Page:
Teresa Parker, head of communications and media relations at Women's Aid, advised Love Island producers to be mindful of the Islanders' behaviour and ensure that support is available to all.

Love Island fans were shocked on Sunday night when a 'bombshell' re-entered the villa for the first time.

Newcastle man Adam Collard first appeared on screens in 2018, and is counted among the long-running show's most controversial contestants.

During his first stint in the villa, the then 23-year old coupled up Kendall Knight who he later dumped for Rosie Williams, who he later dumped for Zara McDermott before having his head turned in Casa Amor by Darylle Sargeant.

Collard was eventually dumped from the villa by his fellow Islanders, which saw him reunite with Zara on the outside for a spell.

His time in the villa caused some controversy, particularly when Rosie became visibly upset by his actions. At the time, Women's Aid issued a statement supporting Rosie in calling out some of Adam's behaviour:

"In a relationship, a partner questioning your memory of events, trivialising your thoughts or feelings, and turning things around to blame you can be part of pattern of gaslighting and emotional abuse."

"Last night, Rosie called out Adam's unacceptable behaviour on the show. We ask viewers to join her in recognising unhealthy behaviour in relationships and speaking out against all forms of domestic abuse – emotional as well as physical."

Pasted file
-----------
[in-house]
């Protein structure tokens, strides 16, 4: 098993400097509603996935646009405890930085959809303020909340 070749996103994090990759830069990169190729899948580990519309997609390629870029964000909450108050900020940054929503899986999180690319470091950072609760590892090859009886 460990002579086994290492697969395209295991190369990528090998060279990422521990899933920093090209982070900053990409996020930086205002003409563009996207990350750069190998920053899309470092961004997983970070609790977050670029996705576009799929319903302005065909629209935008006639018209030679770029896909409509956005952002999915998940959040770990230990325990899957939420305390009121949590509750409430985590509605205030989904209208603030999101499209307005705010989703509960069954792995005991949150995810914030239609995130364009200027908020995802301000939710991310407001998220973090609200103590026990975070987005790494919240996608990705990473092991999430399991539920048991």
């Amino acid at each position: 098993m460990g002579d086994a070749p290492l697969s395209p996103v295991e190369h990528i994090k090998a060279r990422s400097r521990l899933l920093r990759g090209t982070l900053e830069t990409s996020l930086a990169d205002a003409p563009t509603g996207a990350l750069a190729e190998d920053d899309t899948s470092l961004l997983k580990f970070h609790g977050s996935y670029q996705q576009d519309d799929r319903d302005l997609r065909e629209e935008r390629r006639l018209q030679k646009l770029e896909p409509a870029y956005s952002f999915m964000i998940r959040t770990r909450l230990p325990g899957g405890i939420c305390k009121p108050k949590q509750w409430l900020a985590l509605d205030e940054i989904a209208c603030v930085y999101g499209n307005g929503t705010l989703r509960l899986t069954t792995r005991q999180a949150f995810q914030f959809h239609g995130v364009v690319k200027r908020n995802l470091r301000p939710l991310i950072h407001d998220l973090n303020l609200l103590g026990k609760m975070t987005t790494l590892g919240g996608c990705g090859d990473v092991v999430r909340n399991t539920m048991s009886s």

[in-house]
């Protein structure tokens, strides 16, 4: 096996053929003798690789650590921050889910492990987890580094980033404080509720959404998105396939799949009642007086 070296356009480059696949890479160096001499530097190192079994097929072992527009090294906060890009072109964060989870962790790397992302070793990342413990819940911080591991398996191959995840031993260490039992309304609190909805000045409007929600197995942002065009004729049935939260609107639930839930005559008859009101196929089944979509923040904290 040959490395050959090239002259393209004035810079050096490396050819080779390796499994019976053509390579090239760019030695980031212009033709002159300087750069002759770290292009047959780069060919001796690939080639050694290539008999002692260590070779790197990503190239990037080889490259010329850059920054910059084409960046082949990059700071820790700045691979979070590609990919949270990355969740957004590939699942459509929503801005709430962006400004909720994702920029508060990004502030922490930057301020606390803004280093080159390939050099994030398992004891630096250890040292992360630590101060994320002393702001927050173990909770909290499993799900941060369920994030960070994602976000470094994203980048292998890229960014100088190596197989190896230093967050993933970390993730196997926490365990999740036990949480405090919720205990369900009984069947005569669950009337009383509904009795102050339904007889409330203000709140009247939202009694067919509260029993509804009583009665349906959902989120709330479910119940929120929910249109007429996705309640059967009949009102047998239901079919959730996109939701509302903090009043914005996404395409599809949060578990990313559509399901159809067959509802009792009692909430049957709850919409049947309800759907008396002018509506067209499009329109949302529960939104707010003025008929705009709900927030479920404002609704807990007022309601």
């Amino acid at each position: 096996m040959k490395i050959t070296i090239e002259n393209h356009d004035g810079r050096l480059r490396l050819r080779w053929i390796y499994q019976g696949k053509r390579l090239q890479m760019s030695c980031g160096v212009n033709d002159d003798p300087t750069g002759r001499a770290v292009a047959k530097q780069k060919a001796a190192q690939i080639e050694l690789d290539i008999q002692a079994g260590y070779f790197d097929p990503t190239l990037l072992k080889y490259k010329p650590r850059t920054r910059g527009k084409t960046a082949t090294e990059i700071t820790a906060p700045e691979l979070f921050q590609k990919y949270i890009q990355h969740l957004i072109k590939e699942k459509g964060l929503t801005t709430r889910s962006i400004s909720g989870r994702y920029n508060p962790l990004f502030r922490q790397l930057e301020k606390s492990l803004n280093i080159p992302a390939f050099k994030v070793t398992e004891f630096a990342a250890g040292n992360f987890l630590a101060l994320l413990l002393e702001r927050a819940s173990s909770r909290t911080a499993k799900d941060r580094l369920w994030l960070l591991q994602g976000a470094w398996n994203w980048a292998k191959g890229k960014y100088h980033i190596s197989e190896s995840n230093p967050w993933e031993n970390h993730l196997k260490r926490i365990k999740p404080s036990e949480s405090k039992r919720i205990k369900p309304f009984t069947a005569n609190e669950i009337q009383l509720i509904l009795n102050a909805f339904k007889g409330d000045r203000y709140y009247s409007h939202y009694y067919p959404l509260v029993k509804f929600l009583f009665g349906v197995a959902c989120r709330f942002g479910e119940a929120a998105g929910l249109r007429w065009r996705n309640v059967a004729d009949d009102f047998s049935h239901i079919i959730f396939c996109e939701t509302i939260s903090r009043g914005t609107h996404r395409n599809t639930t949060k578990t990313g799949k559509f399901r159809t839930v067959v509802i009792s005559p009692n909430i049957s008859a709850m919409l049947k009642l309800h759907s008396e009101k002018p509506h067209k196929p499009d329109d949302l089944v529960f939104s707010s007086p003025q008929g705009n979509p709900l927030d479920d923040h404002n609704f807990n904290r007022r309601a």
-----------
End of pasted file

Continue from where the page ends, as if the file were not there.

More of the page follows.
"It is only when we make a stand together against abuse in relationships that we will see attitudes change and an end to domestic abuse."

Following Adam's return to the villa, the charity, which aims to end domestic abuse against women and children, advised producers to be mindful of the Islander's behaviour going forward.

Teresa Parker, head of communications and media relations, told Metro.co.uk:

"We hope that ITV recognise how serious this issue is and that it must be learned from, considering they have asked Adam to return to the show."

Noting how popular the show is amongst young people, Parker added:

"Love Island is watched by many young people and we know what a huge influence it has."

"Producers must make sure there is support for contestants throughout, and intervene if relationships become unhealthy or abusive."

The dating show has previously attracted negative attention surrounding its duty of care to contestants, but ITV state that they have extensive protocols in place to ensure that welfare measures provide support to programme participants before, during and after filming.

Ahead of this series, contributors on the show were offered video training and guidance covering inclusive language around disability, sexuality, race and ethnicity, behaviours and microaggressions.

A welfare team is also solely dedicated to the Islanders both during the show and after.

If you have been affected by issues raised in this story, please visit: www.rte.ie/helplines.